grounding

by bam

birdhouse awaiting its post, in my new walled garden
pants for which my mother might disown me.

I wasn’t long off the plane, the suitcase barely unpacked, the clothes not halfway down the chute, and I was leaping into my oldest, most tattered, hand-me-down shorts (I seem to have a whole wardrobe of tattered ill-fitting hand-me-down shorts, these are the ones with the hem that dangles in front and disappears somewhere behind) and the t-shirt so ancient it’s bearing the name of a slick Andy Warhol launched in the very late ’60s. I call these my gardening clothes. The muddier they get, the more merrily I and they hum.

I had grounding to do. Grounding for me is quite literal. It’s a psychological balm and it comes with a trowel. I literally slice into the earth to draw out what amounts to a steadying potion, the closest I know to nerve-soothing elixir. 

September had gotten away from me. I’d intended a few weeks of quiet. So go such intentions. The holy communion of saints must be guffawing up in the clouds. 

So out I trotted into my back twenty; what once seemed endless expanse is now (thanks to the neighbors’ newly-erected 6.5-foot solid-cedar wall) most generously described as a wee jewel box of growing potential. My plot has shrunk, so it seems, but the newly defined outlines merely raise the ante. It’s a petit point of a garden I’m after. A tapestry of tiniest botanical stitches. 

I was soon on my knees. Fitting in ferns with their feathery fronds. Tucking in anemones with upstanding names, names that made them feel like royalty (Honorine Jobert — I imagine an empress) and names that sound like poetry in motion (Whirlwind — imagine them asway in September’s gentle breezes). 

Balms come in a thousand disguises. There are balms to swallow, and balms to chew. Balms that cover you in sweat, and balms that make you smell of chlorine. Took me a long, long time to find a balm that didn’t hurt me (plain old eating vexed me for decades). At last, though, I found healing balm in the sacred ground that surrounds this old shingled house. I found it watching the shadows play catch-me-if-you-can. And I found it watching the red bird alight on my window sill. I found it pretending I live in a cloister, and this is my garth. My prayer bench draped in clouds; my kneeler in clumps of compost.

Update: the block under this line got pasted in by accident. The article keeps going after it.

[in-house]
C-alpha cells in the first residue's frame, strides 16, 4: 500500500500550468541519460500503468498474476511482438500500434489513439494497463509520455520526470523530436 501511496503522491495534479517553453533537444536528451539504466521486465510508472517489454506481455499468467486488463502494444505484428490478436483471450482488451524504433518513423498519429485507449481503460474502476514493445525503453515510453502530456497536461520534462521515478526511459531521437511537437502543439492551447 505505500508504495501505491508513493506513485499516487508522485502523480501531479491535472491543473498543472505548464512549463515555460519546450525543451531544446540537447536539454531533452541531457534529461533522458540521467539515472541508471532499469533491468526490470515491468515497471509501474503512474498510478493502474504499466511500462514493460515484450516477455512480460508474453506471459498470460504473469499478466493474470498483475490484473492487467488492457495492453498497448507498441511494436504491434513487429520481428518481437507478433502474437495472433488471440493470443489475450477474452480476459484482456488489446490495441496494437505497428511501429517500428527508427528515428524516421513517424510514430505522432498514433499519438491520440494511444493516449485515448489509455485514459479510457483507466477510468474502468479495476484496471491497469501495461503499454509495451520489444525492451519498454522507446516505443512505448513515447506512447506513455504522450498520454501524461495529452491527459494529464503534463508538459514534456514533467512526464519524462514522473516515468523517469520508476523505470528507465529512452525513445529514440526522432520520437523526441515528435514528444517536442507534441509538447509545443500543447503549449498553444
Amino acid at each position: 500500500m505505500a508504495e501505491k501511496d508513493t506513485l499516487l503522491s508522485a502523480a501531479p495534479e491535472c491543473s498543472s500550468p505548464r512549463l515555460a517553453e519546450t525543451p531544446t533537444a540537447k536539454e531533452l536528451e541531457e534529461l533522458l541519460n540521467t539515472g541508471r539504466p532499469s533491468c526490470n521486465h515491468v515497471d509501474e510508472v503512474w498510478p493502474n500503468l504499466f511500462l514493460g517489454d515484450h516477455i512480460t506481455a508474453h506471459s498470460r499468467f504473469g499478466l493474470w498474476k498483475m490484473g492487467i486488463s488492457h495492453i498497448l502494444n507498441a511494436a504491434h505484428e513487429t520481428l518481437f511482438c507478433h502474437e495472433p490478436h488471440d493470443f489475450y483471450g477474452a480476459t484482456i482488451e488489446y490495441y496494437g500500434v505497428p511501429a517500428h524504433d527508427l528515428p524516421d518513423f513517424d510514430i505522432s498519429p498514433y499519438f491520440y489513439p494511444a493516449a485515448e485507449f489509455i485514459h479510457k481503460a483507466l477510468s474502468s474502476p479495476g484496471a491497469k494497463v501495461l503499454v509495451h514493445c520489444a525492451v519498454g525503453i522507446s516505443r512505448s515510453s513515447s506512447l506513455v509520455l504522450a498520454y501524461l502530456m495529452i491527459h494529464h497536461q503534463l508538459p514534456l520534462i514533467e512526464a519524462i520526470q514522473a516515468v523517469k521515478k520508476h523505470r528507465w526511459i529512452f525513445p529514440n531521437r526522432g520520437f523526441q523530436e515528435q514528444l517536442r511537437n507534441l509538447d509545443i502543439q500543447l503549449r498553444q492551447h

Maybe it was the long time coming that makes it more sacred. Maybe it’s remembering how emptiness once felt. And how distant that hollow is now. Maybe it’s facing the truth that there will still be days when the emptiness rises, when I feel my nerves starting to jangle, and tears are on the verge. Those are the days when I need to remember that something akin to a heavenly flow is just beyond the kitchen door. And I can tap into it with merely a trowel.

It’s quietly waiting there in the garden, my potpourri of barely detectable perfumes (lavender and heirloom hyacinth) and ones that knock your socks off (Korean spice viburnum); and leaves in shapes that might have been scissored in some far-off French lace factory. And then there are all the wild things who know they need no invitation. They’re the animators, the ones that chirp and chatter and squawk and belt out their twilight arias. Wide-bellied bees gather gold dust right before my eyes; butterflies flit and flutter and all but land on my shoulder. Even hummingbirds roll through town, on their way to tropical jungles where they’ll blend in with all the other primal screams of ruby and gold and shimmering emerald. It’s a menagerie out there, and I play the role of devoted observer, the one who quietly putters, poking plants here, there, and anywhere I can squeeze one more in. 

It’s all merely excuse for getting as close to the thrum of the earth as I can. It’s there where the worms wriggle, and the trees find their succulence, where the anemone roots and the chipmunks play chase, that I hear the undeniable, deeply permeable notes of heaven’s indelible undying song. 

I am grounding myself for the winter ahead. Grounding myself from the September and the summer behind….

welcome to autumn, the season of turning within….

for reasons that escape me, i seem to have decided that i will employ the shift key on my keyboard from time to time, and occasionally tap out a sentence complete with capital letters. sometimes makes for easier reading, i’d imagine. so i am — on occasion — giving it a Whirl. 

where or how do you find grounding? was it hard for you to find?